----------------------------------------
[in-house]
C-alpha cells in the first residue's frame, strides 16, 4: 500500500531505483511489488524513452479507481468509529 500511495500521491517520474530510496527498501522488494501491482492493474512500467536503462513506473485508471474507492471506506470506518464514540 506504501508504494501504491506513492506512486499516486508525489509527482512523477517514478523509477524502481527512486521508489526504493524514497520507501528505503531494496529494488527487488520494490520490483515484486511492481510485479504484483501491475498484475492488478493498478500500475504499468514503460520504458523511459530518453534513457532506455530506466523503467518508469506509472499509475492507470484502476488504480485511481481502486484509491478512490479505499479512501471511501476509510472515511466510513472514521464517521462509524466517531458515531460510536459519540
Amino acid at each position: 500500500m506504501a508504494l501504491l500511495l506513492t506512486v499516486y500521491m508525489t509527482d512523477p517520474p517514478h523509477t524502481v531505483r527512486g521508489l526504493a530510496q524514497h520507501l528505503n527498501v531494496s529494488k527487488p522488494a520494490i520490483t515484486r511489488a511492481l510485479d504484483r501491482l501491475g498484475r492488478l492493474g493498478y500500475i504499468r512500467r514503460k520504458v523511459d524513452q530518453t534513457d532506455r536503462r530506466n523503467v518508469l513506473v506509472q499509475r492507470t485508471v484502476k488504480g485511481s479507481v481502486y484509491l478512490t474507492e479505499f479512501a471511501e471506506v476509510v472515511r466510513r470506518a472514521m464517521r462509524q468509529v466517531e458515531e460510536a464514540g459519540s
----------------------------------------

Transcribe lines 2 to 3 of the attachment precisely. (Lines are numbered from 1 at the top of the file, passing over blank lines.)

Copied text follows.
C-alpha cells in the first residue's frame, strides 16, 4: 500500500531505483511489488524513452479507481468509529 500511495500521491517520474530510496527498501522488494501491482492493474512500467536503462513506473485508471474507492471506506470506518464514540 506504501508504494501504491506513492506512486499516486508525489509527482512523477517514478523509477524502481527512486521508489526504493524514497520507501528505503531494496529494488527487488520494490520490483515484486511492481510485479504484483501491475498484475492488478493498478500500475504499468514503460520504458523511459530518453534513457532506455530506466523503467518508469506509472499509475492507470484502476488504480485511481481502486484509491478512490479505499479512501471511501476509510472515511466510513472514521464517521462509524466517531458515531460510536459519540
Amino acid at each position: 500500500m506504501a508504494l501504491l500511495l506513492t506512486v499516486y500521491m508525489t509527482d512523477p517520474p517514478h523509477t524502481v531505483r527512486g521508489l526504493a530510496q524514497h520507501l528505503n527498501v531494496s529494488k527487488p522488494a520494490i520490483t515484486r511489488a511492481l510485479d504484483r501491482l501491475g498484475r492488478l492493474g493498478y500500475i504499468r512500467r514503460k520504458v523511459d524513452q530518453t534513457d532506455r536503462r530506466n523503467v518508469l513506473v506509472q499509475r492507470t485508471v484502476k488504480g485511481s479507481v481502486y484509491l478512490t474507492e479505499f479512501a471511501e471506506v476509510v472515511r466510513r470506518a472514521m464517521r462509524q468509529v466517531e458515531e460510536a464514540g459519540s